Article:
Something moved in the dark and there was a sick cracking noise. The Dragonborn tightened her grip on her sword and waited, ready to kill anything that appeared.

Eventually a very battered, human-looking, Serana stepped slowly into the field of Cassandra's small light. After most battles Serana was one of those people who was still unfairly attractive no matter how much blood had been spilled – but from what Cassandra could tell, the woman currently looked like shit. "You certainly took your time about it," the vampire said, though not without gratitude in her tone.

Cassandra sheathed her sword and felt her shoulders sag as tension washed out of them. "I didn't recognize you at first. I'm not sure why though, I've seen your father and the family resemblance is striking."

"Hahah, very funny," replied Serana. She paused. Cassandra couldn't see the other woman's face, but she suspected the vampire was expressing something other than generic relief and gratefulness. "But in all seriousness, thank you. I couldn't fight that many falmer at once by myself. I believe we're now even."

"Listen," Cassandra said, "Can we talk about yesterday?"

"I'd rather not right now."

"Fine, not right now. It's not the sort of talk I want to have while standing in the pitch dark and in the middle of a heap of dead falmer. But when we get out of this cave."

"I'd rather not." Serana started to walk away. "I can feel a breeze from this direction, I think the exit is this way."

Cassandra quickly reached out and grabbed Serana's arm. She lost her grip the first time from all the gore covering both of them, but she tried again, this time catching the vampire's wrist. "Serana, we're not even. You saved me from drowning, I saved you from falmer. But I also found you, woke you up from that crypt. You still owe me. When we get out of here, we're going to talk."

"And then I won't owe you anymore?" Serana asked.

"Fine, as long as we talk," Cassandra said. She felt a little conflicted about relinquishing the debt, but if it would make Serana sit down and listen to her, it would be worth it. "Now where did you say the exit was? This place stinks like rotting chaurus dung."

The exit was thankfully close, and fresh air had never smelled so sweet. The cave let them out near the river at the bottom of the gorge. The sun was still in the sky, but it had sunk low enough that its rays no longer reached the banks of the river where they stood. Cassandra looked at the river. If they went upstream, they'd be going in the direction they needed. Hopefully they hadn't missed a wayshrine when they detoured through the cave. The water looked tempting for a bath, anything to wash off the dead falmer, but it was Skyrim water, no doubt straight from a glacier. Cassandra missed dearly the rivers of Cyrodiil.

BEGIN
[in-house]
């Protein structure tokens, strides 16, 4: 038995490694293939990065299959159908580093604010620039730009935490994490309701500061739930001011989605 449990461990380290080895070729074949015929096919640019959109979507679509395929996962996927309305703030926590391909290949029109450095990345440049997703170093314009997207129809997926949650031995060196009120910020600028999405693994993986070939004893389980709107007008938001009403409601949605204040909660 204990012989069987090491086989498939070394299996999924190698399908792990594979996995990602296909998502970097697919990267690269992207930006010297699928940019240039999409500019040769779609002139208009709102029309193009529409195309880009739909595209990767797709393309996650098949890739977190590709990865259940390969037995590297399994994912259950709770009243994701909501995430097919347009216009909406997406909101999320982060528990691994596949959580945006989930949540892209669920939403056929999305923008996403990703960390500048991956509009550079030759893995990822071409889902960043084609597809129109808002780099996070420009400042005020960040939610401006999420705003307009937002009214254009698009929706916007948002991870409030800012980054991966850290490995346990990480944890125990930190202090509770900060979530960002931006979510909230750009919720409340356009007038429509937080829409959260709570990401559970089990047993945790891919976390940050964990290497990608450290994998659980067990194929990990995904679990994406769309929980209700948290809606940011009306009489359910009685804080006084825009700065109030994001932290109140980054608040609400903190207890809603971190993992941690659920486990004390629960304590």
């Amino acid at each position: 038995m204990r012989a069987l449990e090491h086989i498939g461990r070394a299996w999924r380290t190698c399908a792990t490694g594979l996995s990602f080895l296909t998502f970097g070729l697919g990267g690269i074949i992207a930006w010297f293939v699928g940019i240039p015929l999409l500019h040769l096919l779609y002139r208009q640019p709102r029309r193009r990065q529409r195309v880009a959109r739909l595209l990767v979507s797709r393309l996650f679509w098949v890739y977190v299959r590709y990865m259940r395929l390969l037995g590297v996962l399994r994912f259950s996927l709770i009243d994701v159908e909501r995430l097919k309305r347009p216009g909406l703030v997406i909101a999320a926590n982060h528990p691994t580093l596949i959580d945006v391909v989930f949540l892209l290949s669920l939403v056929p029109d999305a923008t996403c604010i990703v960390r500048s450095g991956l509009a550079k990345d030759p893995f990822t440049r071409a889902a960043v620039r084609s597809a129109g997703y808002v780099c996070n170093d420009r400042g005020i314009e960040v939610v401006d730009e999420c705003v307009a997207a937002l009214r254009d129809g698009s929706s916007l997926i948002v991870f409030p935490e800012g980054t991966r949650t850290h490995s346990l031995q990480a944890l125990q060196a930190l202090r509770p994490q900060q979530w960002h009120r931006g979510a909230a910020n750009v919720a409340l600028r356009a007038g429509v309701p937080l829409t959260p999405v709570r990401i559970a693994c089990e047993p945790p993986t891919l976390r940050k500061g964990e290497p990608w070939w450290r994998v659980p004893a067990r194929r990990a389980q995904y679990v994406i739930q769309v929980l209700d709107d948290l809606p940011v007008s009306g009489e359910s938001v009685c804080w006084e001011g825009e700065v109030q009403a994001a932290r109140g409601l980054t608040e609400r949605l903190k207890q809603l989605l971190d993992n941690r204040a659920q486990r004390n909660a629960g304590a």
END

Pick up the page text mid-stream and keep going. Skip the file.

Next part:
"We're here," said Serana. "So talk."

Cassandra turned away from the river to face Serana. The vampire had healed most of the damage the falmer had inflicted, but the dried blood on her skin and splattered all across her badly torn armor was a testament to how many lacerations she'd had to recover from. A few of the deeper wounds still bled sluggishly. Cassandra took a deep breath. What was it she'd said last night? Ah, that was it. "Serana, I know you fed on me," Cassandra said. It was so much harder to speak to Serana instead of to the darkness where Serana may or may not be hiding. "I'm not angry. You did what you needed to. I understand that. I've been there. I understand too if you have other reasons to be upset. But you mean a lot to me and I don't want you to be upset on my behalf."

"Is that all you have to say?" Serana asked. "Because that's exactly what you said last night."

"You heard me?"

Serana shrugged.

"Why did you go charging off on your own?"

"We weren't moving fast enough," Serana answered. "I wanted to clear the way so we could move faster."

What bullshit, Cassandra thought. She didn't say anything though, she just raised an eyebrow.

Serana's lips tightened into a frown. "I'm not upset on your behalf, I'm upset on my behalf," she said. "Don't misunderstand me, I am perfectly content with what I am. I may not be my father, but I am not an innocent nor do I long to be one. I am a vampire, and humans are what I eat – they're food…" She paused, but not long enough for Cassandra to interrupt. "You're not food. I didn't want you to be food to me, and that is why I was upset. As for leaving, I thought that killing falmer would be a good way to blow off steam. One of them dropped down behind me and knocked me out, and that's how I ended up in the cave. I woke up shortly before you arrived, but as soon as I started moving they mobbed me."

Cassandra should have been expecting something like that response. She had, half ways at least. But still, she didn't have a response ready. Instead, she said, "I see."

"You're… a better friend… than I've had in a very, very long time. Perhaps a better friend than I've ever had."

"I, uh, thank you," said Cassandra. She kicked at one of the larger pebbles on the bank of the river. "We should be able to follow the river to get to the end of the gorge. Let's go that way."

Serana nodded. "It's getting dark, follow me."

"Of course," said Cassandra. "Friend."